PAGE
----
SWITCHER ANDROID TROJAN
A new Android Trojan, ‘Switcher,’ performs brute-force attacks on wireless routers’ default passwords to target DNS server configurations and hack connected devices. Researchers at Kaspersky Lab reported their encounter with a new type of Android malware, which they call “Trojan.AndroidOS.Switcher” and which is doing almost exactly that: Once it wakes up and determines it’s on a targeted wireless network, the malware runs a brute force attack on the local Wi-Fi router password.
If successful, the malware resets the default domain name system (DNS) servers to its own servers. From there, almost any kind of attack is possible on other devices or systems connected to that network. Switcher attacks are primarily found in China and currently infect devices through two vectors. The first is a fake version of Baidu, a popular Chinese search engine. The second is an app utilized for sharing Wi-Fi login data (which just sounds like a bad idea to begin with). By the end of last year, there were 1,280 reported infected networks. That number is likely to climb.
–A check of a router’s DNS settings is a quick and easy way to check infection. If it’s pointing to any one of the following IP addresses, then you have a problem, warn Kaspersky:
●Widespread – The Trojan is distributed via fake versions of popular apps but, cunningly, does not attack hapless Android users directly. Instead, it uses them as tools to compromise insecure Wi-Fi routers, which in turn can be used to re-direct traffic for fun and profit. Once infected via the fake apps, Switcher tries to brute-force access to the Wi-Fi network’s router and then changes its DNS settings to redirect traffic from devices connected to the network to a rogue DNS server.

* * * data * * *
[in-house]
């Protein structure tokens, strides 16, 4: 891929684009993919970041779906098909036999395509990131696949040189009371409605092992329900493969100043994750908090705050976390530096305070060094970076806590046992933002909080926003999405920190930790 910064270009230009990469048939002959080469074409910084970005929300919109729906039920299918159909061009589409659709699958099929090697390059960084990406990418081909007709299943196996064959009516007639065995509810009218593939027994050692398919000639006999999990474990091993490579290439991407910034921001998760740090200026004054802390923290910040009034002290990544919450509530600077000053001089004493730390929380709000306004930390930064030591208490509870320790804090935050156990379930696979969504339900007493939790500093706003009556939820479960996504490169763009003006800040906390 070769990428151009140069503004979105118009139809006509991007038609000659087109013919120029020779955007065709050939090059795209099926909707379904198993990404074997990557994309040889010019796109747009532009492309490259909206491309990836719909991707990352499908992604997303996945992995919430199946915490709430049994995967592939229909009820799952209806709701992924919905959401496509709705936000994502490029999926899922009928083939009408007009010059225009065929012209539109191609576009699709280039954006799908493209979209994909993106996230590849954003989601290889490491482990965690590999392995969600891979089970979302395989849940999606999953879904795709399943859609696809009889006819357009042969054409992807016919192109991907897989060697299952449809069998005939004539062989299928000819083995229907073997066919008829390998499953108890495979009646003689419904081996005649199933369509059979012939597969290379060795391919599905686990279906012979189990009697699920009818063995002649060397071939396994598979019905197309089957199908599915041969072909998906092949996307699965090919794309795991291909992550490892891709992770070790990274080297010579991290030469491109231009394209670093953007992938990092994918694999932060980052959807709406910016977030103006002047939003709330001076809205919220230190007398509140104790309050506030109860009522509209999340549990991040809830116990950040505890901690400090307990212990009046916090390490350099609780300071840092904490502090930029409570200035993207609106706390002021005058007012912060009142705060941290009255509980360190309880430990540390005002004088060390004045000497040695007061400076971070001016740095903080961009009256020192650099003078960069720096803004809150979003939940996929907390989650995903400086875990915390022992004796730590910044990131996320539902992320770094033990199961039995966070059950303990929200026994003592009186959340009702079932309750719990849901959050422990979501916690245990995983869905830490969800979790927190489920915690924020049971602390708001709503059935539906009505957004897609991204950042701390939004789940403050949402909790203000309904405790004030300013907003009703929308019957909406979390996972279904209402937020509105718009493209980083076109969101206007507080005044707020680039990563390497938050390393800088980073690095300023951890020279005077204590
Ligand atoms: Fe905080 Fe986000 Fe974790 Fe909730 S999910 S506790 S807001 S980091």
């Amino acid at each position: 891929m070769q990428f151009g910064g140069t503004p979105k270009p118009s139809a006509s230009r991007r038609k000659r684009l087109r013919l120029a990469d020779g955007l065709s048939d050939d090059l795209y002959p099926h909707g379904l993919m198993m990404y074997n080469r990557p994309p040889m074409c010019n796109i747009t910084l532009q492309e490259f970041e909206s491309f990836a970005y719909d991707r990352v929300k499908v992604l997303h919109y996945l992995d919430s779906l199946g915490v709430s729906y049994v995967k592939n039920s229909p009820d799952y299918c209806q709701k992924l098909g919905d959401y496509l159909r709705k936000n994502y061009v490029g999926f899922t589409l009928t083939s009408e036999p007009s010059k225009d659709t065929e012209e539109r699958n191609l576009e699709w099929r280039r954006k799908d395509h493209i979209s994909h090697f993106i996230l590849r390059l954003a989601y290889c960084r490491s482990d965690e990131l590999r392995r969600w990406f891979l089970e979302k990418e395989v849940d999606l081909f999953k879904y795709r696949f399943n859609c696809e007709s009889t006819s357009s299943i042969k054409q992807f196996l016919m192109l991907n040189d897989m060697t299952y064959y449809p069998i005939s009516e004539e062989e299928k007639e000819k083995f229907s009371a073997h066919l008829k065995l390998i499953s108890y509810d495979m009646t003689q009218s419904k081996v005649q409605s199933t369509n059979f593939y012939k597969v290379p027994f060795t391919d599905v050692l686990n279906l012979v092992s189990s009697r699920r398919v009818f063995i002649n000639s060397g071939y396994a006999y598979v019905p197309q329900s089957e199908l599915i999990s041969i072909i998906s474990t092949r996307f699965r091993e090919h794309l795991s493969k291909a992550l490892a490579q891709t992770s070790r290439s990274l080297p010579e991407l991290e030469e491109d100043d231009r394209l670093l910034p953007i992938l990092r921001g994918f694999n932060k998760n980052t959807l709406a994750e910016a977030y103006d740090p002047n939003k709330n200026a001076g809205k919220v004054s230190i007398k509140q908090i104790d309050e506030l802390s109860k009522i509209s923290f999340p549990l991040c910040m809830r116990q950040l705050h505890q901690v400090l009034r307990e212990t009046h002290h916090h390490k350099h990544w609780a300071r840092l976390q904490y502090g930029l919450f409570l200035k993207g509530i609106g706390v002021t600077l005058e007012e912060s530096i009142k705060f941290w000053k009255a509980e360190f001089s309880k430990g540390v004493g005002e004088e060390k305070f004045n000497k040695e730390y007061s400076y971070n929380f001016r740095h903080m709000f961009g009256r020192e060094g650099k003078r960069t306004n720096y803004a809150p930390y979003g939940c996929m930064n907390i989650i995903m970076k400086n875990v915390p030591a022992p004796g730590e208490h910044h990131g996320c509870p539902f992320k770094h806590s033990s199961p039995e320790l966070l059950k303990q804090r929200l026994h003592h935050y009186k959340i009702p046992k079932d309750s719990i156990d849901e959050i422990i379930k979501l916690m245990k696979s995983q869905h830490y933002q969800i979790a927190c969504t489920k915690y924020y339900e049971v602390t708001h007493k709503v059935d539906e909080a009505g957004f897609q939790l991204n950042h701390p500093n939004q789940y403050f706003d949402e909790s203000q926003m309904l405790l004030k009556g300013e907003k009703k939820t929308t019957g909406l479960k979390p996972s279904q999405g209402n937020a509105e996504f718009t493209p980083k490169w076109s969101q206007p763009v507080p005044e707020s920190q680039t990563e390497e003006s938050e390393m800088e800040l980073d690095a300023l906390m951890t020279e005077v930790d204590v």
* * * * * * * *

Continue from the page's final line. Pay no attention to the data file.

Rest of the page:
●DNS -The domain name system (DNS)
maps domains into machine-readable IP addresses, allowing users to access websites through human-readable names rather than strings of numbers. This system is a fundamental building block of the web, and it also appears to be a system that can be leveraged to track Tor users.
Domain Name System (DNS) is a central part of the Internet, providing a way to match names (a website you’re seeking) to numbers (the address for the website). Anything connected to the Internet – laptops, tablets, mobile phones, websites – has an Internet Protocol (IP) address made up of numbers. Your favourite website might have an IP address like 184.108.40.206, but this is obviously not easy to remember. However a domain name such as bestdomainnameever.com is something people can recognize and remember. DNS syncs up domain names with IP addresses enabling humans to use memorable domain names while computers on the Internet can use IP addresses.According to the research team, it is possible to combine the monitoring of DNS requests with well-known fingerprinting techniques to create a new type of “DNS-enhanced website fingerprinting attack.”
The behaviour of Switcher is somewhat similar to that of DNSChanger, malware that’s been repurposed as an exploit kit as of late. A recent campaign observed by Proof point was targeting wireless routers and changing DNS entries in order to steal traffic. In that instance routers made by D-Link, Netgear, Pirelli and Contends were vulnerable. According to Buchka, the hardcoded names of input fields and the structures of the HTML documents that the Switcher Trojan tries to access suggests it may work only on web interfaces of TP-LINK Wi-Fi routers.